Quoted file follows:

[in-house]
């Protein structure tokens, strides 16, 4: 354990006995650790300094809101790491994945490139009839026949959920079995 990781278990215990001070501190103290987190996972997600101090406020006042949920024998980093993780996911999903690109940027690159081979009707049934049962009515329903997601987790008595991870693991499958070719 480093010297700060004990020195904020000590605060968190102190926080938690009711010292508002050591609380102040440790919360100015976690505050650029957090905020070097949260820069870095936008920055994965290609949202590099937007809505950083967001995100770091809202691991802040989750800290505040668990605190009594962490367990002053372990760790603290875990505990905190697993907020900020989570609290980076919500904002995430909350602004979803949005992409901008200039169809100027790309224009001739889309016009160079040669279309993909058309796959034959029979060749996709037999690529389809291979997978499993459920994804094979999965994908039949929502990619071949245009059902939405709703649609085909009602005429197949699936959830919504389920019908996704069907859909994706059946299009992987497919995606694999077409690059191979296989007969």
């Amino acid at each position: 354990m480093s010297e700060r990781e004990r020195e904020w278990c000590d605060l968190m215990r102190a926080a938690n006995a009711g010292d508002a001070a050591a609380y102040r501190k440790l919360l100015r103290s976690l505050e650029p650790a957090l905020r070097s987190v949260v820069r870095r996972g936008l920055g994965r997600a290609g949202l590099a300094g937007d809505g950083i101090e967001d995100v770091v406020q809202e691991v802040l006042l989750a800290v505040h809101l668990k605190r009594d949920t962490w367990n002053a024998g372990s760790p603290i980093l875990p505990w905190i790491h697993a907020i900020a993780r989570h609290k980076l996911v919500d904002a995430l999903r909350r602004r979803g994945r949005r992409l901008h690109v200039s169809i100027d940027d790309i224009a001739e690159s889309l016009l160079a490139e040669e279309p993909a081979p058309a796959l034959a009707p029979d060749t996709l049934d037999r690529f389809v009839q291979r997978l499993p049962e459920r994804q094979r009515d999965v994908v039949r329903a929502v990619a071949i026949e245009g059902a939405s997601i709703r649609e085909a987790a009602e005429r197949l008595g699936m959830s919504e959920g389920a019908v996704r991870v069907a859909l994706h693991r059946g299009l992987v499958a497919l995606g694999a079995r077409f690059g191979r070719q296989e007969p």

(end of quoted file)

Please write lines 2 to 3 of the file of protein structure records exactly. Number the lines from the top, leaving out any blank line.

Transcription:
């Protein structure tokens, strides 16, 4: 354990006995650790300094809101790491994945490139009839026949959920079995 990781278990215990001070501190103290987190996972997600101090406020006042949920024998980093993780996911999903690109940027690159081979009707049934049962009515329903997601987790008595991870693991499958070719 480093010297700060004990020195904020000590605060968190102190926080938690009711010292508002050591609380102040440790919360100015976690505050650029957090905020070097949260820069870095936008920055994965290609949202590099937007809505950083967001995100770091809202691991802040989750800290505040668990605190009594962490367990002053372990760790603290875990505990905190697993907020900020989570609290980076919500904002995430909350602004979803949005992409901008200039169809100027790309224009001739889309016009160079040669279309993909058309796959034959029979060749996709037999690529389809291979997978499993459920994804094979999965994908039949929502990619071949245009059902939405709703649609085909009602005429197949699936959830919504389920019908996704069907859909994706059946299009992987497919995606694999077409690059191979296989007969």
């Amino acid at each position: 354990m480093s010297e700060r990781e004990r020195e904020w278990c000590d605060l968190m215990r102190a926080a938690n006995a009711g010292d508002a001070a050591a609380y102040r501190k440790l919360l100015r103290s976690l505050e650029p650790a957090l905020r070097s987190v949260v820069r870095r996972g936008l920055g994965r997600a290609g949202l590099a300094g937007d809505g950083i101090e967001d995100v770091v406020q809202e691991v802040l006042l989750a800290v505040h809101l668990k605190r009594d949920t962490w367990n002053a024998g372990s760790p603290i980093l875990p505990w905190i790491h697993a907020i900020a993780r989570h609290k980076l996911v919500d904002a995430l999903r909350r602004r979803g994945r949005r992409l901008h690109v200039s169809i100027d940027d790309i224009a001739e690159s889309l016009l160079a490139e040669e279309p993909a081979p058309a796959l034959a009707p029979d060749t996709l049934d037999r690529f389809v009839q291979r997978l499993p049962e459920r994804q094979r009515d999965v994908v039949r329903a929502v990619a071949i026949e245009g059902a939405s997601i709703r649609e085909a987790a009602e005429r197949l008595g699936m959830s919504e959920g389920a019908v996704r991870v069907a859909l994706h693991r059946g299009l992987v499958a497919l995606g694999a079995r077409f690059g191979r070719q296989e007969p």